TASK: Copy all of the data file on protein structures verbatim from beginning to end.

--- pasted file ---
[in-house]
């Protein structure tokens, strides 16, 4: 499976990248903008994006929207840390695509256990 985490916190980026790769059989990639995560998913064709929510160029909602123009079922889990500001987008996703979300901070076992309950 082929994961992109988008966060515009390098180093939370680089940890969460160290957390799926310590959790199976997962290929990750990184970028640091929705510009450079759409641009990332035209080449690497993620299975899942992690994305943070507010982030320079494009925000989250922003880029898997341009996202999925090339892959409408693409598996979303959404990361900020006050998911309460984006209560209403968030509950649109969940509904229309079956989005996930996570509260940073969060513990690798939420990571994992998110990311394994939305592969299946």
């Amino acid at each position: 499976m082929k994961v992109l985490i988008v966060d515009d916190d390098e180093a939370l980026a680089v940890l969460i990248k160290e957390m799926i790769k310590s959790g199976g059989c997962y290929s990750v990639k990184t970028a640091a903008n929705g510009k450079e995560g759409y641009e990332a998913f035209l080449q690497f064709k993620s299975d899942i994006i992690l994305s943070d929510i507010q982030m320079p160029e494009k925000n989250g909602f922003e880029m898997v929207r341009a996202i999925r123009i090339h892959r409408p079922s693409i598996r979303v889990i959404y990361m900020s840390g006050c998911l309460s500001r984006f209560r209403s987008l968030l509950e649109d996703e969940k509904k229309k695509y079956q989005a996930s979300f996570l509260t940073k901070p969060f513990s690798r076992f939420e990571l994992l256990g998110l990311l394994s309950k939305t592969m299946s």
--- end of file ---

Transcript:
[in-house]
């Protein structure tokens, strides 16, 4: 499976990248903008994006929207840390695509256990 985490916190980026790769059989990639995560998913064709929510160029909602123009079922889990500001987008996703979300901070076992309950 082929994961992109988008966060515009390098180093939370680089940890969460160290957390799926310590959790199976997962290929990750990184970028640091929705510009450079759409641009990332035209080449690497993620299975899942992690994305943070507010982030320079494009925000989250922003880029898997341009996202999925090339892959409408693409598996979303959404990361900020006050998911309460984006209560209403968030509950649109969940509904229309079956989005996930996570509260940073969060513990690798939420990571994992998110990311394994939305592969299946």
């Amino acid at each position: 499976m082929k994961v992109l985490i988008v966060d515009d916190d390098e180093a939370l980026a680089v940890l969460i990248k160290e957390m799926i790769k310590s959790g199976g059989c997962y290929s990750v990639k990184t970028a640091a903008n929705g510009k450079e995560g759409y641009e990332a998913f035209l080449q690497f064709k993620s299975d899942i994006i992690l994305s943070d929510i507010q982030m320079p160029e494009k925000n989250g909602f922003e880029m898997v929207r341009a996202i999925r123009i090339h892959r409408p079922s693409i598996r979303v889990i959404y990361m900020s840390g006050c998911l309460s500001r984006f209560r209403s987008l968030l509950e649109d996703e969940k509904k229309k695509y079956q989005a996930s979300f996570l509260t940073k901070p969060f513990s690798r076992f939420e990571l994992l256990g998110l990311l394994s309950k939305t592969m299946s």